The most popular solution to teacher shortages? Paying teachers more

Taylor OrthDirector of Survey Data Journalism
August 23, 2022, 7:38 PM GMT+0

As the 2022 school year begins, school districts across the country are facing a growing problem: a shortage of teachers. Recent YouGov polling finds that 44% of Americans – including 58% of parents of school-age children – believe there is a shortage of K-12 teachers in their local area. Three-quarters of people (77%) who believe this describe the shortage as a very or somewhat big problem facing their community. Democrats (55%) are more likely than Independents (40%) and Republicans (38%) to say there is a teacher shortage in their area.

When asked about potential solutions to teacher shortages, three-quarters of Americans (73%) say they're in favor of paying teachers more. At the same time, only one in four (24%) support increasing taxes on local residents to fund schools, which is one way that districts may be able to afford salary increases. Only one in 10 people (9%) say they support paying teachers less. Parents of school-age children feel similarly about potential solutions to the teacher crisis as Americans overall do.

The poll also asked about a number of other potential responses to teacher shortages, all of which both have been proposed in parts of the country and received less support in the poll than raising teacher salaries. Some rural Texas school districts have reduced the school week from five days to four: By 40% to 38%, Americans oppose this solution. Florida Governor Ron DeSantis has claimed that teaching requirements are "too rigid" and has loosened restrictions to allow veterans without degrees to teach public school. Americans aren't keen on these changes: 29% support allowing people without degrees to teach and 26% support recruiting uncertified veterans to teach.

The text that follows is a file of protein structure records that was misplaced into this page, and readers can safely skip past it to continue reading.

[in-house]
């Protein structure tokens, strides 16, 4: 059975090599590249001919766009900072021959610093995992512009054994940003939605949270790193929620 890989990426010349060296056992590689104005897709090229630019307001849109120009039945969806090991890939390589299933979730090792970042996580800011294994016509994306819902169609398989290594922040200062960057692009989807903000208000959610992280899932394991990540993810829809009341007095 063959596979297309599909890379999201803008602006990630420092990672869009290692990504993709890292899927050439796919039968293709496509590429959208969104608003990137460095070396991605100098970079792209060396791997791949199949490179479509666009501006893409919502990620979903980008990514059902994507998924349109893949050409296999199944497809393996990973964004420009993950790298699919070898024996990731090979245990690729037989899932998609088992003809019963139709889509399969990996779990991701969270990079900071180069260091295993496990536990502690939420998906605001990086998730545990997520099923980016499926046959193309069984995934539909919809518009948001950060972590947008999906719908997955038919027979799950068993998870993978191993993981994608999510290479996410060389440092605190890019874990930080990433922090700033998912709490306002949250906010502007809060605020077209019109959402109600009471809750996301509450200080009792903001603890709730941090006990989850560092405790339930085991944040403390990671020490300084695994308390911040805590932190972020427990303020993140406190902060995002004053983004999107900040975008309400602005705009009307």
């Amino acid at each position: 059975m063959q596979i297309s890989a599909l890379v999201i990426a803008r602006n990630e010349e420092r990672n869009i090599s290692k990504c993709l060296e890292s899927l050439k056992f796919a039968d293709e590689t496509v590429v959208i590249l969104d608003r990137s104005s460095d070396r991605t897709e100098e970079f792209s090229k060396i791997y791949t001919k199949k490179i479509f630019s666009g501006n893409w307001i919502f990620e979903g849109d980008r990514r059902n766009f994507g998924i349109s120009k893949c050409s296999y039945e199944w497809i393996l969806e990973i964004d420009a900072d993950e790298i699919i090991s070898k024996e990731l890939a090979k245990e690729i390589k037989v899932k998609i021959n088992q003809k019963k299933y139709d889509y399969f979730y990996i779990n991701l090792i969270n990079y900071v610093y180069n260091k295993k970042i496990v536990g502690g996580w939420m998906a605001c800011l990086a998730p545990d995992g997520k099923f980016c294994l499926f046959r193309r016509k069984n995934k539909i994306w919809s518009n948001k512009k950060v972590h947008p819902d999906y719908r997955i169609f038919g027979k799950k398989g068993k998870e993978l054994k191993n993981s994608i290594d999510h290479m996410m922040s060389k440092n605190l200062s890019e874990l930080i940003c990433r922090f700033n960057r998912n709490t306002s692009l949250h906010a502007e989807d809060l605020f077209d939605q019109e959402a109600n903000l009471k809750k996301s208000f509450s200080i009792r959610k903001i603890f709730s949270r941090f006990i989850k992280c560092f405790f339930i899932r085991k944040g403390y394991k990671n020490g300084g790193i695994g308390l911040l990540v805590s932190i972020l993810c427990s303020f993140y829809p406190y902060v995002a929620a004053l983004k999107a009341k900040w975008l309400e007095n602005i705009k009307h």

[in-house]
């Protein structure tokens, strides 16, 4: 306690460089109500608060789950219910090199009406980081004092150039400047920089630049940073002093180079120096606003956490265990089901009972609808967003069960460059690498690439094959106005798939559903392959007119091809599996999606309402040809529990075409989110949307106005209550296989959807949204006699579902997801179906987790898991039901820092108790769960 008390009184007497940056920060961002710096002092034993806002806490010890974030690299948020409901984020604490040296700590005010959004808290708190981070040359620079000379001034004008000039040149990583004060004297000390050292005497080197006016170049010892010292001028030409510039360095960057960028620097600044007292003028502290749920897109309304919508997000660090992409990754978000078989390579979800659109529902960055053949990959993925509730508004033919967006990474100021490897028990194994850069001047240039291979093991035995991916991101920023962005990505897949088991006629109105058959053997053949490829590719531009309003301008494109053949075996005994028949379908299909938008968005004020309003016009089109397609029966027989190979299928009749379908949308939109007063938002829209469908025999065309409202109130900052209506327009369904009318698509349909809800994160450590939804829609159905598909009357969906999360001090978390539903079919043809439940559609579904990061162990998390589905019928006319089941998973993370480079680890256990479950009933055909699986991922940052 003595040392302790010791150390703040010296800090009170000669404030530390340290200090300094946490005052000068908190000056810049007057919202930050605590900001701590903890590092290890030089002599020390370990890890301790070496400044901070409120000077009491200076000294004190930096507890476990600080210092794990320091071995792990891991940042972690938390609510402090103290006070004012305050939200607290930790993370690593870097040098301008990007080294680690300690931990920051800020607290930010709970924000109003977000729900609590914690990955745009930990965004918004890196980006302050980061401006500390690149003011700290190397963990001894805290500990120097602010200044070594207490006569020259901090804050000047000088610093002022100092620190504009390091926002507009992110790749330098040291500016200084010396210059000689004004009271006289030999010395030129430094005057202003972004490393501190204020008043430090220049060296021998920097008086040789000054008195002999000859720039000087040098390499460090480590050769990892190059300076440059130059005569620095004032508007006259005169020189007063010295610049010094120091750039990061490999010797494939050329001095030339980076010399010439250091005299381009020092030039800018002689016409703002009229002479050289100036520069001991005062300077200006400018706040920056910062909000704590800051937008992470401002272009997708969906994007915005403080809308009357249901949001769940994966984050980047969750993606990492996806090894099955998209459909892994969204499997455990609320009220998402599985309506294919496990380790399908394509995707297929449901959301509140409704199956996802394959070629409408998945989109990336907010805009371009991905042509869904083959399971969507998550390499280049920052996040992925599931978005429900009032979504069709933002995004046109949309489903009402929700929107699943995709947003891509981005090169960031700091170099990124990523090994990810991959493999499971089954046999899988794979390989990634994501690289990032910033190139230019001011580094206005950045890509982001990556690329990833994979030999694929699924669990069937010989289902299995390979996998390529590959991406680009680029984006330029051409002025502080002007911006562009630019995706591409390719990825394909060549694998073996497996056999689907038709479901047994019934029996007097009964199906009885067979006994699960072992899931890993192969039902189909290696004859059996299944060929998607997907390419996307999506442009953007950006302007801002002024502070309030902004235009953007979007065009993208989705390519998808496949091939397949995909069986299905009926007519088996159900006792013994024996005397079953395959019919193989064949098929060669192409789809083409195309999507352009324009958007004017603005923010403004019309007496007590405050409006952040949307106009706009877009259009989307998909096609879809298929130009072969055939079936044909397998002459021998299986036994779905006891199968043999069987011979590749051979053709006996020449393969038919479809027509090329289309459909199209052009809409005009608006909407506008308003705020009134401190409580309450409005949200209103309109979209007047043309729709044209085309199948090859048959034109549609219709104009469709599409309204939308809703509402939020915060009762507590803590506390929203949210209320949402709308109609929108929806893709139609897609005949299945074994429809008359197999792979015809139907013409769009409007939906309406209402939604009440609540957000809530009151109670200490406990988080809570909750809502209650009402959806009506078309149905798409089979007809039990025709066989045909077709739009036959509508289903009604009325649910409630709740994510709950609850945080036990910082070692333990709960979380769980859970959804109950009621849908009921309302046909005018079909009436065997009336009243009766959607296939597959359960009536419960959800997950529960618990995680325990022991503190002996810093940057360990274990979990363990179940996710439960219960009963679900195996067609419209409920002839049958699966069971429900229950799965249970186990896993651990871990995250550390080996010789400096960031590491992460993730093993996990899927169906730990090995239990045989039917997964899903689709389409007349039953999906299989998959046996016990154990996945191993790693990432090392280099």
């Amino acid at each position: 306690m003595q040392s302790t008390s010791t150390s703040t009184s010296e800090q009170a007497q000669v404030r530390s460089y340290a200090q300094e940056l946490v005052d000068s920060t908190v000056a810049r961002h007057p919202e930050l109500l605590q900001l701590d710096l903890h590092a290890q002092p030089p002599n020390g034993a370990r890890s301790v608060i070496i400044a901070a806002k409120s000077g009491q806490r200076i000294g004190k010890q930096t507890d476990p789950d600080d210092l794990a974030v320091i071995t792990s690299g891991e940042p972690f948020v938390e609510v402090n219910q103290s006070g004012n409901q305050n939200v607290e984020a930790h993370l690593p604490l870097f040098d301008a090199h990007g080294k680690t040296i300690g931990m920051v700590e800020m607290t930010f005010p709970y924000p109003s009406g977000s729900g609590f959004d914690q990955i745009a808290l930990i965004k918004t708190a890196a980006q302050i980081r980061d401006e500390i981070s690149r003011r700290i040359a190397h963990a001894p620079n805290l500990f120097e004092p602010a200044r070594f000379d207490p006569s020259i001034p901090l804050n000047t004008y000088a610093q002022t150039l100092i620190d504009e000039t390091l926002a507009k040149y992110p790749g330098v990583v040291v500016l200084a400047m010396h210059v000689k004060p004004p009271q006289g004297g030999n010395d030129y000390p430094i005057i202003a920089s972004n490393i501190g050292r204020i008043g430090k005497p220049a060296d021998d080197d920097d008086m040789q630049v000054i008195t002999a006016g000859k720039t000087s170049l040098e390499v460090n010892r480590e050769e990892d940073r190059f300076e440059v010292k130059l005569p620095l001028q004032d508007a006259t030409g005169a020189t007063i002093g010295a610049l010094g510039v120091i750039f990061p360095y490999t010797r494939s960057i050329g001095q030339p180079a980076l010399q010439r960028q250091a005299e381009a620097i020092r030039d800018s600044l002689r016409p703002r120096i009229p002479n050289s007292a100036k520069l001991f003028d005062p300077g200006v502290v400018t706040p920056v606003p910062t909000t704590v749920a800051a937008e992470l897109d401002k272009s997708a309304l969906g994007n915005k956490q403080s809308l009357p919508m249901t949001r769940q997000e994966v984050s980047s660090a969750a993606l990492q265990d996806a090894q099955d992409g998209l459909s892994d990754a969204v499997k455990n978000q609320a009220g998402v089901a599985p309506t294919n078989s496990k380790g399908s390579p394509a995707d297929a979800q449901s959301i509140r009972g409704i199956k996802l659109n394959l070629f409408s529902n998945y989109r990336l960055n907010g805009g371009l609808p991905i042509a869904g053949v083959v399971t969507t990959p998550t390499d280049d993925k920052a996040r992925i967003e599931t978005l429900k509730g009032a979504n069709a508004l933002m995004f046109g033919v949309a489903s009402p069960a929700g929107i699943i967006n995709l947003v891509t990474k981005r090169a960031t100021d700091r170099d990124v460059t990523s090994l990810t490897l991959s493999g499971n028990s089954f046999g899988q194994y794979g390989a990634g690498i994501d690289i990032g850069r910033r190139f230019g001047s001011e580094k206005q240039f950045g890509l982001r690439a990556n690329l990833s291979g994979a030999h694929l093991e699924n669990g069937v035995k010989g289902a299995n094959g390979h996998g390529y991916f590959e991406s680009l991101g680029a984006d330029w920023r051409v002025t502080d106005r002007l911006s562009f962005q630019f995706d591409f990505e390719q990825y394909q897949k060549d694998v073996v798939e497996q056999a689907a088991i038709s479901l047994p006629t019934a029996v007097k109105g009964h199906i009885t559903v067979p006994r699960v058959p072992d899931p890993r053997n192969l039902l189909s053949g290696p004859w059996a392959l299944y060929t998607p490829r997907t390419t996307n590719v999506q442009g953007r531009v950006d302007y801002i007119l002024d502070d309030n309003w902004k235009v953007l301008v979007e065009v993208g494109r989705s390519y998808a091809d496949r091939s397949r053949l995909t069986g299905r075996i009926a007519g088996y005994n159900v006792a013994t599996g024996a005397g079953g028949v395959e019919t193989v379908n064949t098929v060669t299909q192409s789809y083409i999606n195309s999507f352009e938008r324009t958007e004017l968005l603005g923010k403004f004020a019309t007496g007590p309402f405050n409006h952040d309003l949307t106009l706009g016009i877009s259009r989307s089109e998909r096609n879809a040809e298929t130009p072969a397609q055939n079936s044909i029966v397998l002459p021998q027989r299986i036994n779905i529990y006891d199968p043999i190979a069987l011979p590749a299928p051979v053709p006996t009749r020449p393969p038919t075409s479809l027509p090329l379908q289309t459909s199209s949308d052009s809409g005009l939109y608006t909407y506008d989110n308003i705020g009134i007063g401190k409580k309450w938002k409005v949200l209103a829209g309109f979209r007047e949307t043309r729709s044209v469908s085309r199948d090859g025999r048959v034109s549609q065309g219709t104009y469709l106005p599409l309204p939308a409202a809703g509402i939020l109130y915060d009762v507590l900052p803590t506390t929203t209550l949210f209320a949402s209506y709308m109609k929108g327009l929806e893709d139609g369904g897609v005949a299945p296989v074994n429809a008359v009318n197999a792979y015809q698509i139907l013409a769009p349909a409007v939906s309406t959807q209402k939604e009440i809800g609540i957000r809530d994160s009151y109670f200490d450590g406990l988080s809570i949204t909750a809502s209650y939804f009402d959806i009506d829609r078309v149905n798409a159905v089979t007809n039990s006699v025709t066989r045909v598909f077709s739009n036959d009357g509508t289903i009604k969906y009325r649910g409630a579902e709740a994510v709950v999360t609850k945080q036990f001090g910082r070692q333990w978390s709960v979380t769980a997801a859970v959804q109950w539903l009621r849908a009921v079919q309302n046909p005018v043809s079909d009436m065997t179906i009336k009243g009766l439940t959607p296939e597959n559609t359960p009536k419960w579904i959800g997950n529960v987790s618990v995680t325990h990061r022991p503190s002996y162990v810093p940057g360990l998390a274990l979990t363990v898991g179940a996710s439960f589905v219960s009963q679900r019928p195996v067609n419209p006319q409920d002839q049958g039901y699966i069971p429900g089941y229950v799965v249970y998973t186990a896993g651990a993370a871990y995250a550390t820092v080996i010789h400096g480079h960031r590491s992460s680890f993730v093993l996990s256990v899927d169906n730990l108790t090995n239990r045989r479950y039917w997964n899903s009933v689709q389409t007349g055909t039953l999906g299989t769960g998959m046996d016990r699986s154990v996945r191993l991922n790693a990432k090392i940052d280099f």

The poll also included a series of questions on the salaries of public-school teachers, including asking Americans to estimate how much they currently are being paid and should be paid. The chart below compares median responses to these questions to actual teacher salary data taken from 2021 statistics provided by the U.S. Bureau of Labor Statistics.

The results show that Americans tend to slightly underestimate how much elementary, middle, and high school teachers are paid in the U.S. The salaries Americans say are ideal for each group of teachers come closer to matching the teachers' real-world salaries (around $61,000). While people tend to think high-school teachers should be paid more than middle- and elementary-school teachers, in reality, the salaries of these groups are relatively similar. This could, in part, reflect the nature of the survey, which provided respondents only with options in $10,000 increments and did not allow them to choose figures in between.

— Carl Bialik and Linley Sanders contributed to this article

This poll was conducted on August 16 - 19, 2022 among 1,000 U.S. adult citizens. Explore more on the methodology and data for this poll.

Image: Michael Ciaglo / Stringer / Getty

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